A rejected ACH transaction is common for business owners who process hundreds of transfers every day. Understanding why a particular transfer has failed can help business owners take the necessary steps to prevent additional unnecessary fees. It can also ensure that the transaction can be processed more seamlessly the second time around.
Reasons Why You Can Face a Rejected ACH Transaction Code
Unlike credit card payments and wire transfers, which are instantaneous, ACH payments can take a couple of days to process (Nacha-certified partners are helping with automation to speed up ACH). However, the story does not end after an ACH transfer is complete.
For credit card and wire transfers, the instantaneous transfer helps the receiver and sender identify a failed payment in real-time. For example, if the sender’s credit card is blocked, the payment will fail instantly. So, the receiver can take the necessary steps of asking for payment via some other method.
However, with ACH, there is room for error for up to 60 days. Even after an ACH payment is processed, the sender may receive a payment rejection code later. Such transactions can fail due to multiple reasons. However, the most common reasons why they fail include:
- Insufficient Funds: In this case, the sender of funds does not have enough balance in their bank account. So, the payment fails. Sometimes, the payment may go through in the first attempt even if the sender’s account lacks enough balance. (To process the payment quickly, some banks process the amount without really confirming the availability of funds). However, if the sender does not act fast, they may face a penalty, and the transaction may fail at a later stage.
- Bank Account Closed: If the sender’s bank account is closed with their bank, the payment will fail.
- Unable to Locate Bank Account: If the sender has made a mistake while entering their routing number or the bank account number on the transaction details, the transfer fails.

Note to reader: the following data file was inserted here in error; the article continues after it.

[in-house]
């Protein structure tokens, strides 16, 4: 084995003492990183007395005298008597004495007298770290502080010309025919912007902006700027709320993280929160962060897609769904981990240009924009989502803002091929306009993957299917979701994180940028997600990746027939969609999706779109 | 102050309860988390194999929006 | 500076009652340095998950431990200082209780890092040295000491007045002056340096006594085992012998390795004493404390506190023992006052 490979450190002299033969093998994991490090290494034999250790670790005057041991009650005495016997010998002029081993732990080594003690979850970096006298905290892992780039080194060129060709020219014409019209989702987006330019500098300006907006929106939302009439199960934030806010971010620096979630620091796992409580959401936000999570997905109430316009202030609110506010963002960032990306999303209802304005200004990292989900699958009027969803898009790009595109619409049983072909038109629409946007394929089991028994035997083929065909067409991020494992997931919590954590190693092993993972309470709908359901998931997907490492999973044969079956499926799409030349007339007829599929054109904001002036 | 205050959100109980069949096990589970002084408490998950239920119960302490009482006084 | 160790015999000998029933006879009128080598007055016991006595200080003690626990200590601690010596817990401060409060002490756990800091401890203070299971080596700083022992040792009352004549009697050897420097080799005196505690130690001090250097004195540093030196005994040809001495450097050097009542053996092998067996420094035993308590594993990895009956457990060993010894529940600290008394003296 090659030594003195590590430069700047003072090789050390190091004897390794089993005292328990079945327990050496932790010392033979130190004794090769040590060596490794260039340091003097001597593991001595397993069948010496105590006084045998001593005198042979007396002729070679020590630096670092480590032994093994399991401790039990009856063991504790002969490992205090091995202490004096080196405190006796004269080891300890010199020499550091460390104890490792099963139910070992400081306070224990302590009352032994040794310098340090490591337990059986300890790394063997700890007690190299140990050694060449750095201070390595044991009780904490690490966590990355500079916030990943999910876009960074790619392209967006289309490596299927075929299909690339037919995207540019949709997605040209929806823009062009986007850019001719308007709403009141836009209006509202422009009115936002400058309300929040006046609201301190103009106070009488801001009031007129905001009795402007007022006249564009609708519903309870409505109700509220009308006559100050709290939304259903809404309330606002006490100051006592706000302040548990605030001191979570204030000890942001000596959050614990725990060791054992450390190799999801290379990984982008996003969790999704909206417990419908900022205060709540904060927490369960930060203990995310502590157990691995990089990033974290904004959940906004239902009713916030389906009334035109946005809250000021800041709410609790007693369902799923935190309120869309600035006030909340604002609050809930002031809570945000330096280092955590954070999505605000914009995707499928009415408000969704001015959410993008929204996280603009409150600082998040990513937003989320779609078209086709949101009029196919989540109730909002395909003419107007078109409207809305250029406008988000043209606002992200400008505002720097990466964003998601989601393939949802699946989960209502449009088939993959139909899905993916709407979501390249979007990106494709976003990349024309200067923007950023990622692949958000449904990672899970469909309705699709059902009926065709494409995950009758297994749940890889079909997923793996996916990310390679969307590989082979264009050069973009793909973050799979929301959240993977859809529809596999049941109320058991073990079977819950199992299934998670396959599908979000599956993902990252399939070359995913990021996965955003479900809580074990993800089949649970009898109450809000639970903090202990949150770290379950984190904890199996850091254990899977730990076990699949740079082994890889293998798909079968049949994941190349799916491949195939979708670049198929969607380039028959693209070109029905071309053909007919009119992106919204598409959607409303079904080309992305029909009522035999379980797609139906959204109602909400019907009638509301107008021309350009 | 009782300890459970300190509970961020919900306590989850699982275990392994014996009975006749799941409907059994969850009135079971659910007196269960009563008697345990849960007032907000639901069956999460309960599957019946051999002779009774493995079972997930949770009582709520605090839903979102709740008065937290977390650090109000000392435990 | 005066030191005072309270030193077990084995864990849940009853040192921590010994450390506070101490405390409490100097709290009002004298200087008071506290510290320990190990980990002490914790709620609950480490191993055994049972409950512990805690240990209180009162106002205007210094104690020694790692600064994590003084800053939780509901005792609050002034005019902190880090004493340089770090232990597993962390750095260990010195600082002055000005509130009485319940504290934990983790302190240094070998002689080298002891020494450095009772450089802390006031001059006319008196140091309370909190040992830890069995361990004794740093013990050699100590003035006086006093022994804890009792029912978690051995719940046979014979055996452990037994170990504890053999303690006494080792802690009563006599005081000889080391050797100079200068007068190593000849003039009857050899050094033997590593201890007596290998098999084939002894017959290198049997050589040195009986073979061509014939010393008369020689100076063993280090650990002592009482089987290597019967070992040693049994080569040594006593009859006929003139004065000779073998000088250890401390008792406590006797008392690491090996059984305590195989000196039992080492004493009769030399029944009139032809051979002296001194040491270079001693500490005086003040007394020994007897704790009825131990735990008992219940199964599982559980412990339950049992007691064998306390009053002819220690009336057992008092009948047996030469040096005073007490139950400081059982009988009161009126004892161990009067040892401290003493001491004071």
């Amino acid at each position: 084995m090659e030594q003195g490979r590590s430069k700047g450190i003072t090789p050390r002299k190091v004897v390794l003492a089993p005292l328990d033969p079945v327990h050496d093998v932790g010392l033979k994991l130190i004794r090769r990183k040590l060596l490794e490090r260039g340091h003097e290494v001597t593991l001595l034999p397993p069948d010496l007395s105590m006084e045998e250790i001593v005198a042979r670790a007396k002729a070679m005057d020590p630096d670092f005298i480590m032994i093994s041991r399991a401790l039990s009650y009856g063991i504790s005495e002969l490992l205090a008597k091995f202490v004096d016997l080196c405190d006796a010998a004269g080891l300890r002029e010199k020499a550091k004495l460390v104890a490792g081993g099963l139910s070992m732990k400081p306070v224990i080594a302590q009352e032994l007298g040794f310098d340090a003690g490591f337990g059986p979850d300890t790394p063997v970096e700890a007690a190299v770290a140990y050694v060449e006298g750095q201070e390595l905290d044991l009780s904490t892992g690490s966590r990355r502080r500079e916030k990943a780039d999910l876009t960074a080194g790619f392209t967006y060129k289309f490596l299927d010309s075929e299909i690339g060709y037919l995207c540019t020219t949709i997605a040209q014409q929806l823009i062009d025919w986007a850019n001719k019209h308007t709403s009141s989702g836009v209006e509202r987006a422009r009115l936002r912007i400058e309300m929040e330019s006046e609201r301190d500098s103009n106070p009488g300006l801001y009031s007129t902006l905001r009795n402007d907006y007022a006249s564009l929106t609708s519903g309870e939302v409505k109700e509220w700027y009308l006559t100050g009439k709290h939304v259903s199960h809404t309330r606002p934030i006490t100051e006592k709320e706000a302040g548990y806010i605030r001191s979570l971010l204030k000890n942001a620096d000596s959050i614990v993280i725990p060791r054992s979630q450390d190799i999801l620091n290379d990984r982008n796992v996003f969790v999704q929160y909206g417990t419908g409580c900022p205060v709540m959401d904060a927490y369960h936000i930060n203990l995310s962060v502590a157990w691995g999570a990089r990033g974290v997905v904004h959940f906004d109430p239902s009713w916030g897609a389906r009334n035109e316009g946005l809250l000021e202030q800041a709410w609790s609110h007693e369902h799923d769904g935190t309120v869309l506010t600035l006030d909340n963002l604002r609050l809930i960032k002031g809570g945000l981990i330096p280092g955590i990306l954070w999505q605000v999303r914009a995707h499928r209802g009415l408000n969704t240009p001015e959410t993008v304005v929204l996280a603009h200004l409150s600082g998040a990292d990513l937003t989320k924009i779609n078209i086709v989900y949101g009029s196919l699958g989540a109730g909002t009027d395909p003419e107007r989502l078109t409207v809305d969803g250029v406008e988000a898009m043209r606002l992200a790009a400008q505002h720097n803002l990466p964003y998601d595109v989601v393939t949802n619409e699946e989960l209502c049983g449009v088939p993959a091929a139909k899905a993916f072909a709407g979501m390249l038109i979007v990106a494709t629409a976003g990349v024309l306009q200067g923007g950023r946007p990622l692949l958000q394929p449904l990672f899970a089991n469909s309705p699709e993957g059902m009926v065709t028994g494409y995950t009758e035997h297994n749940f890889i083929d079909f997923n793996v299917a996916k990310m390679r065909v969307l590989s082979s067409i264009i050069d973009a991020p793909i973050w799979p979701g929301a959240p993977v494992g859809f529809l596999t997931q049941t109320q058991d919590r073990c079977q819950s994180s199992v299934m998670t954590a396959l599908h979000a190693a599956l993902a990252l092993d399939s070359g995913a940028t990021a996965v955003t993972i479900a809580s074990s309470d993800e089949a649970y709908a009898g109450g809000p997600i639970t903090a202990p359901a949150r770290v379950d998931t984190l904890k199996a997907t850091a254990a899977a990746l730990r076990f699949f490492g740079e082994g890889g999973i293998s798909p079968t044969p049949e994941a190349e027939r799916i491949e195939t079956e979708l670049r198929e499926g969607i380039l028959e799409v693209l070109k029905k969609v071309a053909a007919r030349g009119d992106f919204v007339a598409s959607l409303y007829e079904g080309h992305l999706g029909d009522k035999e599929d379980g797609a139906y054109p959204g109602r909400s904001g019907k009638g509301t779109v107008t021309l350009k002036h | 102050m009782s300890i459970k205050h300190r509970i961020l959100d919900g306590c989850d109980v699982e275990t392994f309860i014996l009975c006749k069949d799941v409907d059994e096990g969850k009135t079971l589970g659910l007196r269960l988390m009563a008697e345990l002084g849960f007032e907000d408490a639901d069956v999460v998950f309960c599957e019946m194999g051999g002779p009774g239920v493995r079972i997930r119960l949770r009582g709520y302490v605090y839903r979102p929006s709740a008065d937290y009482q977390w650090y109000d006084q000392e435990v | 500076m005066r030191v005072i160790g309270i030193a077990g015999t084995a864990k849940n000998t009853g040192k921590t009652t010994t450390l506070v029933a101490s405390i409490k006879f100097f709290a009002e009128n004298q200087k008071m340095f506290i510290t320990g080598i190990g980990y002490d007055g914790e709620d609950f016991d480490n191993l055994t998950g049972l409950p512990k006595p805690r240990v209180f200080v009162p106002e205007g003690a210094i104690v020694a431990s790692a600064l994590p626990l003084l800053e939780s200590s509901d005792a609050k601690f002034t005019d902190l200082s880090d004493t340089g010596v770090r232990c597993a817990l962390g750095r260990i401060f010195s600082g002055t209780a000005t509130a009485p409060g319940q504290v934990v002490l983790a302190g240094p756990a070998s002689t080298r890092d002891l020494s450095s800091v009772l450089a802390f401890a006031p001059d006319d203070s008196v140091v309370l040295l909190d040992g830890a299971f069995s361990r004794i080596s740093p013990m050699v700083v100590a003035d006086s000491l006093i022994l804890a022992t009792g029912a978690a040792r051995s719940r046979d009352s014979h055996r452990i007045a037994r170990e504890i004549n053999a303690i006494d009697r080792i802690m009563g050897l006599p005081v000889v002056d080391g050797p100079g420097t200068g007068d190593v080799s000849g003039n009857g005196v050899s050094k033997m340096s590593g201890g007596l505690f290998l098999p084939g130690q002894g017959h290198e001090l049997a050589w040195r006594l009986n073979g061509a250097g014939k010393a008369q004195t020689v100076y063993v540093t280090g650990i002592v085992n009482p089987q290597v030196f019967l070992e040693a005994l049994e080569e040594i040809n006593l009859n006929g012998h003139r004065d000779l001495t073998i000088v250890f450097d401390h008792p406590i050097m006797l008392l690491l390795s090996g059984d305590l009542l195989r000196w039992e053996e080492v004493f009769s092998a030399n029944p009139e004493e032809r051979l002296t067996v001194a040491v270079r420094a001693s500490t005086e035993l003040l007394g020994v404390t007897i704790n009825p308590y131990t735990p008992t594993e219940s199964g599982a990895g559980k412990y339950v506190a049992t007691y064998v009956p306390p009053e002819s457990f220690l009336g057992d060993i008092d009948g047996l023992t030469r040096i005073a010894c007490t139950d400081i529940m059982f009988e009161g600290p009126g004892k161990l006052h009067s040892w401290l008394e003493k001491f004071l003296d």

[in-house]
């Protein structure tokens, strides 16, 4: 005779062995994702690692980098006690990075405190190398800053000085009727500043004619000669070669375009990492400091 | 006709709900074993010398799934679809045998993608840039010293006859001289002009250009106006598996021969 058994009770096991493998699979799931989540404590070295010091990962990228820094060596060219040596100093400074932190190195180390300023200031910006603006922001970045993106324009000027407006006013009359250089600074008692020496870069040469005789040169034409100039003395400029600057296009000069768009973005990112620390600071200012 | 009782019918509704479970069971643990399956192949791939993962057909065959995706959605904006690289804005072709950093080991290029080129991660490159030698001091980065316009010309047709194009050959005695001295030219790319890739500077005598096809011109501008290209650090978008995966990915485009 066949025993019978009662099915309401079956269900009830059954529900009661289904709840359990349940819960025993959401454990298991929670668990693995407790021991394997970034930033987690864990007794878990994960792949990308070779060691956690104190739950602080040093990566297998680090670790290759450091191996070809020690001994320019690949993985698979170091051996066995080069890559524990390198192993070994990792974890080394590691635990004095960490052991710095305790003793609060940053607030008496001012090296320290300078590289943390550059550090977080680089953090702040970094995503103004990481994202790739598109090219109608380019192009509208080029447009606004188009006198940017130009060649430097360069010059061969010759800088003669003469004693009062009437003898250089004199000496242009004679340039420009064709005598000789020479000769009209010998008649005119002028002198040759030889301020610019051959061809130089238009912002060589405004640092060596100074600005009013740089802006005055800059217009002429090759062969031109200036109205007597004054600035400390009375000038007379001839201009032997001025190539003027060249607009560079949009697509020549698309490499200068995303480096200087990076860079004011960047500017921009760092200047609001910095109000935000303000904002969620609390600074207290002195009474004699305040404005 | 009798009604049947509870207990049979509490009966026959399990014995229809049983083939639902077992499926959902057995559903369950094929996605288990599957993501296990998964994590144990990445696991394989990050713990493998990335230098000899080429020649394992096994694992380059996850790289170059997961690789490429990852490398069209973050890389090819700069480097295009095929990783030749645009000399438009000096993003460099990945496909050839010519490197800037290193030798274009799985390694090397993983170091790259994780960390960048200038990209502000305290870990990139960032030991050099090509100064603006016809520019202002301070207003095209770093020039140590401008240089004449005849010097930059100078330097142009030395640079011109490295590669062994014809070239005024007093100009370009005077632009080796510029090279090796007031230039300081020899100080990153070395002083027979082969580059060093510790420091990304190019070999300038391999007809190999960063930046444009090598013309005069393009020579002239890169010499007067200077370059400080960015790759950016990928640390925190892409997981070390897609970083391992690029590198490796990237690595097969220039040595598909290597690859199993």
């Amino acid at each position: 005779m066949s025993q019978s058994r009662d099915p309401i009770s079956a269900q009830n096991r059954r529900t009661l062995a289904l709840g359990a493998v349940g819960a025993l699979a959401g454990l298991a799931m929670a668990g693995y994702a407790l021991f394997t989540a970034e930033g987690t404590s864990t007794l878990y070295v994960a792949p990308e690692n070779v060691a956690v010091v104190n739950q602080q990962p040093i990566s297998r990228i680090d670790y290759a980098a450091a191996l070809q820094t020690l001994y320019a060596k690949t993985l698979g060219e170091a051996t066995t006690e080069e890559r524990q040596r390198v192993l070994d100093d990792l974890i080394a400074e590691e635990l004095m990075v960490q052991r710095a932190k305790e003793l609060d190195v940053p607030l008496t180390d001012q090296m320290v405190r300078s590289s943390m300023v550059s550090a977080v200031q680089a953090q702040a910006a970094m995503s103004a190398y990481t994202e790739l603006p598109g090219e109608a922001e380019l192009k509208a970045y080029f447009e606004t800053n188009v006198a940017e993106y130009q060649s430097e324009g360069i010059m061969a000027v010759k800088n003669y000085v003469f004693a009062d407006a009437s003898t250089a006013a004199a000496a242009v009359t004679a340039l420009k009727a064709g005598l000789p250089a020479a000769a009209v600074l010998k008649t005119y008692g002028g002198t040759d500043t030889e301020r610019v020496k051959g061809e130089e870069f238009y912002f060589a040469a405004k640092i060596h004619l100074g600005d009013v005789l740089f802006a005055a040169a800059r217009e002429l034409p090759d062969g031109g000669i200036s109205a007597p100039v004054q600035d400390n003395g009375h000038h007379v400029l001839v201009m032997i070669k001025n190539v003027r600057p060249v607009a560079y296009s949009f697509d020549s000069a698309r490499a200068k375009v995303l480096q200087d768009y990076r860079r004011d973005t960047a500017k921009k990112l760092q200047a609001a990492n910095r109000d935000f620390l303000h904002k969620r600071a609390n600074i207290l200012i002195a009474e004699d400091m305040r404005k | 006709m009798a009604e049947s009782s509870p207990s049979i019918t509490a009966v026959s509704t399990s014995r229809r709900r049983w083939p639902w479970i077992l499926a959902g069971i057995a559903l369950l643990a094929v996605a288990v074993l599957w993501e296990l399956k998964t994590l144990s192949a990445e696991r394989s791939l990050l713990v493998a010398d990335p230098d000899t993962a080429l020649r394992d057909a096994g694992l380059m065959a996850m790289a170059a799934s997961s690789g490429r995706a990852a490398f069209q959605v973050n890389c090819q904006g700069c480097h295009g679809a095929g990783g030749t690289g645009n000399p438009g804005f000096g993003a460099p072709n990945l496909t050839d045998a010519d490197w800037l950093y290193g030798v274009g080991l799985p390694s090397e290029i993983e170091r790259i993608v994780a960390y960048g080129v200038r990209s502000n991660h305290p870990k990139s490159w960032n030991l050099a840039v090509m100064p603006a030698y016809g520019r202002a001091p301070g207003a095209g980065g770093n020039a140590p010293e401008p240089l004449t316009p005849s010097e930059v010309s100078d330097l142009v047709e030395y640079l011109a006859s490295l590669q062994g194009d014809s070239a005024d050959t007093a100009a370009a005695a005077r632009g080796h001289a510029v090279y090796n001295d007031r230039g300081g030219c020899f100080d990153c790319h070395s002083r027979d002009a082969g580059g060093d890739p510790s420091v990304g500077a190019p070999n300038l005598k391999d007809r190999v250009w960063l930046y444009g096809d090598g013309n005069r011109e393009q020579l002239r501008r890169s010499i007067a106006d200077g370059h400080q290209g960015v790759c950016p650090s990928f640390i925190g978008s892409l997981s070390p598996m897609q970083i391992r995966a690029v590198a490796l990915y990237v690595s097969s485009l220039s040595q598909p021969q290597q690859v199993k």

- Stop Payment: If the sender decides to cancel or dispute the payment after processing it, they can ask for a reversal, and the payment fails again.
A rejected ACH transaction is different than a pending ACH transfer. Learn how to manage pending ACH transfers.
What to Do if You Face a Rejected Transfer Code?
The banks won’t explicitly tell you why your ACH transfer failed. Instead, the failed transaction will show up as a debit entry on your bank statement with an ACH return code. You will have to understand what this return code means before taking the following steps.
If you face such a code, here’s what you can do:
- Understand the type of return code and what it means. Useour comprehensive ACH return code guide to know exactly what these codes mean.
- Speak to your ACH processor if you are unable to identify the return code
- Get in touch with the sender or the receiver of funds in case you need their help or additional information to process the funds
- Do NOT try to process the transfer again without completely understanding the implications first
- Speak to your bank to try and negate any penalty that you face for a failed transaction (if you are not a repeat offender, most bank executives will waive off the penalty)
- Try processing the ACH transfer again only if you are sure. If not, try processing the funds through another mode of payment
Do you want to start accepting and sending money through ACH technology but don’t know where to begin? Set up your business with ACH and credit card processing payments with us. Speak to one of our relationship managers here to learn more!
Date originally published: January 07, 2022